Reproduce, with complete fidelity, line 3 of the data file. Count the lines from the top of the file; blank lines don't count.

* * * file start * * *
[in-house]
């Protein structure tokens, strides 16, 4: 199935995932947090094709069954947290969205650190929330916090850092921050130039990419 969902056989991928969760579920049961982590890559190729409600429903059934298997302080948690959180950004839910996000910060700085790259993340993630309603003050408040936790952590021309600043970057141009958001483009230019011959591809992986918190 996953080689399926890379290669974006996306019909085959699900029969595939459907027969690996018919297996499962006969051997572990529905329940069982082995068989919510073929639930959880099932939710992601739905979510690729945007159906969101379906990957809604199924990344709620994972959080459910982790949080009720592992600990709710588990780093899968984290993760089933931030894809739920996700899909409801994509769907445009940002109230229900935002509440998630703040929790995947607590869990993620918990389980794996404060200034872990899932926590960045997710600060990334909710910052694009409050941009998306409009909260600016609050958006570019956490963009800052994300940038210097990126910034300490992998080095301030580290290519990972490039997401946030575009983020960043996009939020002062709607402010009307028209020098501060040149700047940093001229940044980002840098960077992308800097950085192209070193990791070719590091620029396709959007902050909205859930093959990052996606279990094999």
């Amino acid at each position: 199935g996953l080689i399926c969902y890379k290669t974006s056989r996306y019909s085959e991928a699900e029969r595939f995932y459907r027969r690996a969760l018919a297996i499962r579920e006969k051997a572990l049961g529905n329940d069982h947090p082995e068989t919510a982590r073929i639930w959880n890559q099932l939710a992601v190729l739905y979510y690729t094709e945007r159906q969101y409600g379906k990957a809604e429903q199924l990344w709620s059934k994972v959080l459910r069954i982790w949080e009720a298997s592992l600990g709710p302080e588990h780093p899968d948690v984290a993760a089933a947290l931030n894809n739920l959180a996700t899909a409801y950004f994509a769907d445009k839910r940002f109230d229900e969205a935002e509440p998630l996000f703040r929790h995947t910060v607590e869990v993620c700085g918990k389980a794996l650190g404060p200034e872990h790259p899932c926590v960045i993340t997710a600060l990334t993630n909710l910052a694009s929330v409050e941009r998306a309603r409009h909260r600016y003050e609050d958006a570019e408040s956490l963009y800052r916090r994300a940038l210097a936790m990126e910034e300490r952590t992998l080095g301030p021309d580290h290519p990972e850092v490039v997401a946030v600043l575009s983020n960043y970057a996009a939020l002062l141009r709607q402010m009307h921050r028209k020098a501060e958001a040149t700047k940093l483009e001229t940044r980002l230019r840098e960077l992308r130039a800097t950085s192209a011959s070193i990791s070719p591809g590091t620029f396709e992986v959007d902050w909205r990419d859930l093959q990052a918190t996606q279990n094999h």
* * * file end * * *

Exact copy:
């Amino acid at each position: 199935g996953l080689i399926c969902y890379k290669t974006s056989r996306y019909s085959e991928a699900e029969r595939f995932y459907r027969r690996a969760l018919a297996i499962r579920e006969k051997a572990l049961g529905n329940d069982h947090p082995e068989t919510a982590r073929i639930w959880n890559q099932l939710a992601v190729l739905y979510y690729t094709e945007r159906q969101y409600g379906k990957a809604e429903q199924l990344w709620s059934k994972v959080l459910r069954i982790w949080e009720a298997s592992l600990g709710p302080e588990h780093p899968d948690v984290a993760a089933a947290l931030n894809n739920l959180a996700t899909a409801y950004f994509a769907d445009k839910r940002f109230d229900e969205a935002e509440p998630l996000f703040r929790h995947t910060v607590e869990v993620c700085g918990k389980a794996l650190g404060p200034e872990h790259p899932c926590v960045i993340t997710a600060l990334t993630n909710l910052a694009s929330v409050e941009r998306a309603r409009h909260r600016y003050e609050d958006a570019e408040s956490l963009y800052r916090r994300a940038l210097a936790m990126e910034e300490r952590t992998l080095g301030p021309d580290h290519p990972e850092v490039v997401a946030v600043l575009s983020n960043y970057a996009a939020l002062l141009r709607q402010m009307h921050r028209k020098a501060e958001a040149t700047k940093l483009e001229t940044r980002l230019r840098e960077l992308r130039a800097t950085s192209a011959s070193i990791s070719p591809g590091t620029f396709e992986v959007d902050w909205r990419d859930l093959q990052a918190t996606q279990n094999h």